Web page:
Summary: Humility is the key to salvation, sanctification and evangelism.
“O Lord, It’s Hard to be Humble”
You wouldn’t think it would be all that difficult.
We were all formed from the same dust of the earth, by the same Creator.
Basically, our bodies are pretty much the same.
We all get sick, we all need to eat, all of us are lonely at times, everyone has insecurities and fears, we are all sinners, and we’re all going to get old (Lord willing) and then eventually die.
I remember as a real young kid thinking that the guy who played the Six-Million Dollar Man on t-v and was married to Farrah Fawcett—Lee Majors was just the coolest person in the world—almost god-like.
Then, one day, my dad told me, “Kenny, Lee Majors has to put his pants on one leg at a time just like everyone else.”
This revelation was quite startling, and at first, a little difficult to accept.
It is hard to come to grips with the fact that the idols we worship are no better than we are.
And it may be harder still, for us to realize and accept that we—ourselves—are no better than anyone else.
I remember when my sister Lisa found out that she was going to have to get glasses.
She ran into the house, up the stairs, and into her room crying and wailing!
I asked my mother why Lisa was so upset by the fact that she needed glasses.
My mother replied, “Don’t worry Kenny, Lisa has just found out that she is not perfect.”
When did you first find out that you were not perfect?
When did you first find out that you needed a Savior?
The founder of Methodism, John Wesley—up to the age of 36—had always been extremely successful.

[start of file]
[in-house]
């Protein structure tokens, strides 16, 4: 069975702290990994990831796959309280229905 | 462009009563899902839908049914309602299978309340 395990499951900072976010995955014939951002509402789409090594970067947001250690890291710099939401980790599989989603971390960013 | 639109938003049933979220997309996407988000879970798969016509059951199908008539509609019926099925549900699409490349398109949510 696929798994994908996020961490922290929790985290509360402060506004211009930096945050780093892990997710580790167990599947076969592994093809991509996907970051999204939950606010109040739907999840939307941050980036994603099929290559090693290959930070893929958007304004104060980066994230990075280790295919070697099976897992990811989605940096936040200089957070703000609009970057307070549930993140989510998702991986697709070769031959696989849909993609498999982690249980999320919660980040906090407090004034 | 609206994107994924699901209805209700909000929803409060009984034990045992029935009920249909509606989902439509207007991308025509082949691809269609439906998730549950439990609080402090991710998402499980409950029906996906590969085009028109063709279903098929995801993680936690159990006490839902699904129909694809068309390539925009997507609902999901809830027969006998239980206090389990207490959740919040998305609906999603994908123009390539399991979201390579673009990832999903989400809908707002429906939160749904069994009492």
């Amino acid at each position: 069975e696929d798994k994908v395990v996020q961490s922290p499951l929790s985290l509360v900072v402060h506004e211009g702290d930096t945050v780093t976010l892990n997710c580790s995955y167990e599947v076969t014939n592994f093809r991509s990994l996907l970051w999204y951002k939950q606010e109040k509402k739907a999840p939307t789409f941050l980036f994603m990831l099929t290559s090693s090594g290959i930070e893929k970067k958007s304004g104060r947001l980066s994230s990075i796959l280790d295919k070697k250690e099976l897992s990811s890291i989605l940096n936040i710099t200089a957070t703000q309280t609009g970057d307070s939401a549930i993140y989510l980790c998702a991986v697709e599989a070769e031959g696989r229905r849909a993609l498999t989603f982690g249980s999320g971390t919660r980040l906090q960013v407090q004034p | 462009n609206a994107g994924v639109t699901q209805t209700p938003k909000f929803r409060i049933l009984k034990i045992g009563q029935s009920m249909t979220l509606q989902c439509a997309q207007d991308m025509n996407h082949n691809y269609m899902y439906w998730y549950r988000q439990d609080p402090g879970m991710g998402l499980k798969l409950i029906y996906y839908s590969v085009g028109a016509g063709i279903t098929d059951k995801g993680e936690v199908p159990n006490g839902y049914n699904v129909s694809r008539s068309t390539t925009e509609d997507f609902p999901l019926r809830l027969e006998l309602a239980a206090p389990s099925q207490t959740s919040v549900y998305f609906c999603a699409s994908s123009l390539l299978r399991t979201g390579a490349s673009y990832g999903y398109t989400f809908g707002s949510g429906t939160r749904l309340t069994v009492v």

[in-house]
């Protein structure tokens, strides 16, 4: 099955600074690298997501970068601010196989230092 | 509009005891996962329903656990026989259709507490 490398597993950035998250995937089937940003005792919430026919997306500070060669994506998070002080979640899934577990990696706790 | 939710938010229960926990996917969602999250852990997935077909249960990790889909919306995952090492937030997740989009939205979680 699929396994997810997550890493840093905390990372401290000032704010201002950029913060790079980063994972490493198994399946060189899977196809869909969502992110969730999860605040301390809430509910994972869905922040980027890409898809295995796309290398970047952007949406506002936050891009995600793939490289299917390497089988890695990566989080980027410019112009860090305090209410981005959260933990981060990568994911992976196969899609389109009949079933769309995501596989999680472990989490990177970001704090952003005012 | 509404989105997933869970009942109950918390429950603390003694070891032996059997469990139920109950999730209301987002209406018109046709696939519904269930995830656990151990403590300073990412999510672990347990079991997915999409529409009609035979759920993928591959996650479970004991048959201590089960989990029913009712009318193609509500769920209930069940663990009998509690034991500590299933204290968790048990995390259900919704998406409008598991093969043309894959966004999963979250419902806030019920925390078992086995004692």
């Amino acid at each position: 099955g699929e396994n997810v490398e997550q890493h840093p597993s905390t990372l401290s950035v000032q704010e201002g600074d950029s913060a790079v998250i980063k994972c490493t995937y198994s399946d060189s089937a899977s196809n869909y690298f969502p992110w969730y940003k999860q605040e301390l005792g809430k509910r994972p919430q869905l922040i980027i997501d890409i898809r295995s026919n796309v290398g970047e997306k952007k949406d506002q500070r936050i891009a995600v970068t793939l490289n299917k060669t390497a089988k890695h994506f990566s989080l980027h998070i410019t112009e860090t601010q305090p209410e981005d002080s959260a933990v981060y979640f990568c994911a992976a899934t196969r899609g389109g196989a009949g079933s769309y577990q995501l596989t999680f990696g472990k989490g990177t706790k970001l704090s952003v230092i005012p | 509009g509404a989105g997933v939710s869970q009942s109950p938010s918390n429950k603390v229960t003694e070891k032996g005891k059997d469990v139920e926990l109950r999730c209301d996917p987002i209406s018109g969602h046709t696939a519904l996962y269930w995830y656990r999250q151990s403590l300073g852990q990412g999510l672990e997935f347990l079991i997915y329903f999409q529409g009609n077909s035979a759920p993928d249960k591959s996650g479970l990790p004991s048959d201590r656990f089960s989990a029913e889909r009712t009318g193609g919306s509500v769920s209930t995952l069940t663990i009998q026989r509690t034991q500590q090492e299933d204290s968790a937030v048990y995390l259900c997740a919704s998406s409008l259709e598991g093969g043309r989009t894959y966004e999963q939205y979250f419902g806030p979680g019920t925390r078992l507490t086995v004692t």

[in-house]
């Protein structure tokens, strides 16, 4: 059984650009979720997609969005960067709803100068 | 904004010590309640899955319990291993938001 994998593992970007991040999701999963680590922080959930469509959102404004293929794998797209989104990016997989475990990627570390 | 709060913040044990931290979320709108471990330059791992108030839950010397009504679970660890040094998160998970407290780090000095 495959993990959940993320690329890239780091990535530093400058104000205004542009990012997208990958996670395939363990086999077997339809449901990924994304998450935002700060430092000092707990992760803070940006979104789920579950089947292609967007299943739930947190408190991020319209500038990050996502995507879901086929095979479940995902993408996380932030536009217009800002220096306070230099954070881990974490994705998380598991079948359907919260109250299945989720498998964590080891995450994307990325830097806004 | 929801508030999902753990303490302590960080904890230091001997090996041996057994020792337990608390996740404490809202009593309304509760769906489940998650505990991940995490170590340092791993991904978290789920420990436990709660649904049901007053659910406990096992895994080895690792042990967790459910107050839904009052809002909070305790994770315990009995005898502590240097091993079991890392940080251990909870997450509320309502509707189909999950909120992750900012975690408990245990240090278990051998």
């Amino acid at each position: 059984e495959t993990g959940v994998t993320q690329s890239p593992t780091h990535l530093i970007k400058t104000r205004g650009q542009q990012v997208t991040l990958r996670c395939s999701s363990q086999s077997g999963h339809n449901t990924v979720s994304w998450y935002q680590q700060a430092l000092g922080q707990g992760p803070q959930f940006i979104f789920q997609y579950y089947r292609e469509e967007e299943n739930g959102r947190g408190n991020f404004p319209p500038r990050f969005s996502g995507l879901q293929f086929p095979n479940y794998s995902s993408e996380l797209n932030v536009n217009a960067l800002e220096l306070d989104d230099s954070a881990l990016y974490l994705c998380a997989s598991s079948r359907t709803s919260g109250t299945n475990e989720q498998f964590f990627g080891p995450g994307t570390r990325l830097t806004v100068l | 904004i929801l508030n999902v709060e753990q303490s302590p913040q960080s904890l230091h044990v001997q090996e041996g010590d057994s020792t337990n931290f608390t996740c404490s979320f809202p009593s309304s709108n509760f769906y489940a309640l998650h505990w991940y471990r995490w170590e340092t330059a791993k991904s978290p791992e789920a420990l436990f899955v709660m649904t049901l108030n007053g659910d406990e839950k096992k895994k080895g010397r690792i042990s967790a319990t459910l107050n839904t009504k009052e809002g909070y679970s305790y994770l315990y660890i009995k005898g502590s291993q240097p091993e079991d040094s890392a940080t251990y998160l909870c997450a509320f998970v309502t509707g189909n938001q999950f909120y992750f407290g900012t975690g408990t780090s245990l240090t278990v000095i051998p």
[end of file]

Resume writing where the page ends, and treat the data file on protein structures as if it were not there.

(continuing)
He was a scholar.
He was an overachiever.
He was a well-respected Anglican Priest in the Church of England.
He had never really failed at anything in his life…until…until…he came to America, landing at Savannah, Georgia in order to convert the heathens over here.
But his trip was a disaster.
Not only did the Americans have little interest in what he was trying to tell them…he also fell in love with a young woman who did not feel the same way about him as he felt about her.
So, one morning, an angry Wesley refused to serve this young lady Communion…which was against the law…a warrant went out for Wesley’s arrest…and he quickly got back on a boat headed back to England…feeling like a failure for the first time in his life.
It was during this time that Wesley began to question his faith and his relationship to God.
About this time Wesley reflected in his journal, “I was still under law,’ not ‘under grace’; for I was only striving with, not freed from, sin: neither had I the witness of the Spirit with my spirit, and indeed could not; for I ‘sought it not by faith, but, as it were, by the works of the law.’”
A little later Wesley went very unwillingly to a society in Aldersgate Street, where someone was reading Luther’s Preface to the Epistle to the Romans.
“About a quarter before nine,” Wesley writes, “while he was describing the change which God works in the heart through faith in Christ, I felt my heart strangely warmed.
I felt that I did trust in Christ,
Christ alone for salvation, and an assurance was given me that he had taken away my sins, even mine, and saved me from the law of sin and death.”